Embracing Quitting

No one is every any good at anything until they practice, yet I’m the worst sort of drill sergeant in my own head, screaming at me, calling me a maggot, because I wasn’t perfect the first time — or because I THOUGHT about quitting.

Gods know how I ever got to a point where I not only finished but published two novels. I think I have, entirely, my outside support system to thank for that.

2013-Participant-Vertical-BannerI’m a perfectionist. Type A personality. I don’t quit things. I finish them, and they’re always perfect. If they’re not I need to take anti-anxiety meds and hide in my closet.

Very rarely this can be a positive thing — makes me get things done right the first time — but mostly it’s the fucking worst. I mean, generally this attitude makes me unable to deal with failure of any sort, which basically makes me unable to function because being human means failing at something on almost a daily basis. No one is every any good at anything until they practice, yet I’m the worst sort of drill sergeant in my own head, screaming at me, calling me a maggot, because I wasn’t perfect the first time — or because I THOUGHT about quitting.

Gods know how I ever got to a point where I not only finished but published two novels. I think I have, entirely, my outside support system to thank for that.

This year I signed up for Nanowrimo. Again. I do it every year, it seems (except 2010 — can’t remember why not, now, but likely I was just under unholy amounts of stress and made the smart decision) — Nanowrimo is like a drug I cannot resist. Its siren call urges me on to the greatest heights of success…or the lowest depths of failure.

Often I beat myself up for not finishing Nano. Even last year, when I reached 60,000 words two weeks before the end of November — I was upset because I hadn’t actually finished the story, which was what I had set out to do. Give me a chance and I’ll always find a way to be hard on myself.

Which is silly — a year later and that book, the one I started for Nano 2012, is published. Obviously I’m not a failure. My brain is a liar.

So this year I decided I wanted not only to write my ID — that is, write whatever the hell I wanted and not worry about story mechanics or whether my main character was too Mary Sueish or not — but also publish as I finished chapters. I felt it would give me…some sort of accountability, if only to myself.

I then decided to pants writing a story set in a world that needed extensive worldbuilding. Not my best decision.

At the beginning of November I was still deceiving myself into thinking I could do this, even without any portable writing tool — my laptop is on the fritz and experiments with the iPad have revealed it’s quite impossible to use it to write away from home. At least until Scrivener has an app for it.

And then came the editing and formatting delays with Stranger Skies, which I’ve mentioned here before. And I got so caught up with the work of publishing that I had to put writing aside.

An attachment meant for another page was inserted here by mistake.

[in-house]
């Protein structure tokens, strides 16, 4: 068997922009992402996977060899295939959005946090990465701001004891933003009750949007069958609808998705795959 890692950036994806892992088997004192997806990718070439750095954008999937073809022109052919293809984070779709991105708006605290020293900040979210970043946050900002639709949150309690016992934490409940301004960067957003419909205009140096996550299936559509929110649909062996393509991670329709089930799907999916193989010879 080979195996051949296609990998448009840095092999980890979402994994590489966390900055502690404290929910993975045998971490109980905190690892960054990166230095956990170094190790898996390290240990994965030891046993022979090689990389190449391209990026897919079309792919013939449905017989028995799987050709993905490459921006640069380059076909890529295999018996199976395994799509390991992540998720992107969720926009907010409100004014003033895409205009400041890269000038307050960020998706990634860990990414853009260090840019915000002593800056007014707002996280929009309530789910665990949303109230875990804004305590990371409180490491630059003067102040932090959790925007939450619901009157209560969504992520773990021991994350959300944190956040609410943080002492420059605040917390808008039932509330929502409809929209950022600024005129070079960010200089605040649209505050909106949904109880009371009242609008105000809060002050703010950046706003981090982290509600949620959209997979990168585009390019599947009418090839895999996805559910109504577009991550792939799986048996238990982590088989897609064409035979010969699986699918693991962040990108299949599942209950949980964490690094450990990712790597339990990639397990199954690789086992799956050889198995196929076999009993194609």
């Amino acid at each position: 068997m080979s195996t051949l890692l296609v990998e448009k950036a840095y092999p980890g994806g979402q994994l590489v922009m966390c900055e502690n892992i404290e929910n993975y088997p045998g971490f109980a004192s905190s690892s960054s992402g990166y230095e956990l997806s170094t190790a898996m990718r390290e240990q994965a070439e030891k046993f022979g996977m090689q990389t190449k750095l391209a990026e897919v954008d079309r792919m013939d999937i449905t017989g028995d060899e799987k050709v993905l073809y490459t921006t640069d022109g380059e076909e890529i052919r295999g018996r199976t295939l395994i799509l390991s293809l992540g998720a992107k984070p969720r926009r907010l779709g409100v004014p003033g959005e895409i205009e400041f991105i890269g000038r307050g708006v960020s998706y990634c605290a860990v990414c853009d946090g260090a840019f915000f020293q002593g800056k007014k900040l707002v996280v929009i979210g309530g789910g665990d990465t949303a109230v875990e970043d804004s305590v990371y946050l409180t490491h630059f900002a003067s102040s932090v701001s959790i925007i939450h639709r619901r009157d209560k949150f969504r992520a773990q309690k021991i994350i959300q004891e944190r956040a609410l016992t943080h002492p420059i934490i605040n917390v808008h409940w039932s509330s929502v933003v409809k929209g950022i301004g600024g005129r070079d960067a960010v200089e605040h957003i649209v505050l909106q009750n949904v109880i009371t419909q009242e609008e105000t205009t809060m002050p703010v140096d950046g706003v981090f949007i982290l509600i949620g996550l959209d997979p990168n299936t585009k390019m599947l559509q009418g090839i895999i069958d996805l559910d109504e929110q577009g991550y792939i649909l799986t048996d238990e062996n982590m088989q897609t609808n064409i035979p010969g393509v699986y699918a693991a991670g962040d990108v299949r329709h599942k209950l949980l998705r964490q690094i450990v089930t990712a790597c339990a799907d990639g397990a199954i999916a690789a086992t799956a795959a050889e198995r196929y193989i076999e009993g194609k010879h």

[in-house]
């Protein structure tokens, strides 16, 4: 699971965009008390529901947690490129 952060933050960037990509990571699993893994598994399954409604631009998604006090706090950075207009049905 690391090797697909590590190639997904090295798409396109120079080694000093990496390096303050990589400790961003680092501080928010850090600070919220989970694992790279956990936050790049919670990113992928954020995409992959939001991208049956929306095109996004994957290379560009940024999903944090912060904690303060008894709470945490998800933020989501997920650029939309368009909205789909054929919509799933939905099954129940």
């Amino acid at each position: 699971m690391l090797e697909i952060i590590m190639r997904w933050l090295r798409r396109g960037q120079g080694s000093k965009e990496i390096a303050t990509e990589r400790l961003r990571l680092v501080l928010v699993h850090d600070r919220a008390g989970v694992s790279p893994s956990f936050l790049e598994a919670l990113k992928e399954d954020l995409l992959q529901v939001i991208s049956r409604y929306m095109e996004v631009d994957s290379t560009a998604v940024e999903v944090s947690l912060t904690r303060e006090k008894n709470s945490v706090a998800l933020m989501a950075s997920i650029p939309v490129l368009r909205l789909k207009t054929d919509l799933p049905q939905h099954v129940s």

I stressed about this for a while. How could I not? I was failing again.

And then at some point the stress just…melted away. The stress regarding Nano, at least. I got to the end of the formatting and editing work and…just never got back to Nano.

It’s not that I’m dissatisfied with what I’ve written so far; far from it. I think I have the beginnings of a good story there. I just don’t have the energy to write in the constraints of Nano this year. And, honestly, I should really be focusing on some WiPs before I go starting new projects to get halfway through before dropping.

So I’m embracing quitting this year. I’m not winning Nano; I’m not even going to up my word count any higher than where it is — a piddly 3,763. I’m letting it sit and I’m going to be okay with that.

Even if I need a little help from my good friend chocolate.

Bellica’s new cover

So, I released a cover a while back that was still tugging at me, saying “No, no, I need more, preciousssssss.”  (Yeah, I don’t just have characters telling me what to do — I have covers as well.)

I realized it was missing green. I’d always envisioned Bellica as a green covered book, and then I designed this cover with no green on it (aside from some really dark shades of it in the picture on the front). Either I was high, or I was just so eager to get a cover out I didn’t take my time with it.

Now I have. And I have a new cover to show for it. Really, the same cover, just with some green. Behold:

This is just the front of the book. The black band that is behind the picture continues around the spine to the back cover, where it forms the background for the…synopsis. I think that’s what the thing on the back of the book is called.

Info on the picture: my model, Dana Kagis, is playing Yarrow, the main character. She stands resolute, her hand on her sword. We can’t see her eyes, but we know they are looking off into the distance, fixed on a future she may not wish for. The light through the trees suggests twilight — a liminal space, where anything might happen. She is on the threshold — after this moment, everything changes.

I’m pretty excited. I have just under 200 people requesting the book on its giveaway on GoodReads. By the 10th I should have the layout all done. And I’ve just discovered a really easy way to create eBooks! No more futzing around with the devil that is InDesign (ID is awesome for design for anything but eBooks — then it’s like living on the Hellmouth) — I can do eBooks directly from Scrivener. And they look pretty damn good, if I am careful with the formatting.

Now. Back to planning for November. I’ve got an outline for my NaNo novel — will wonders never cease for this hardcore pantser?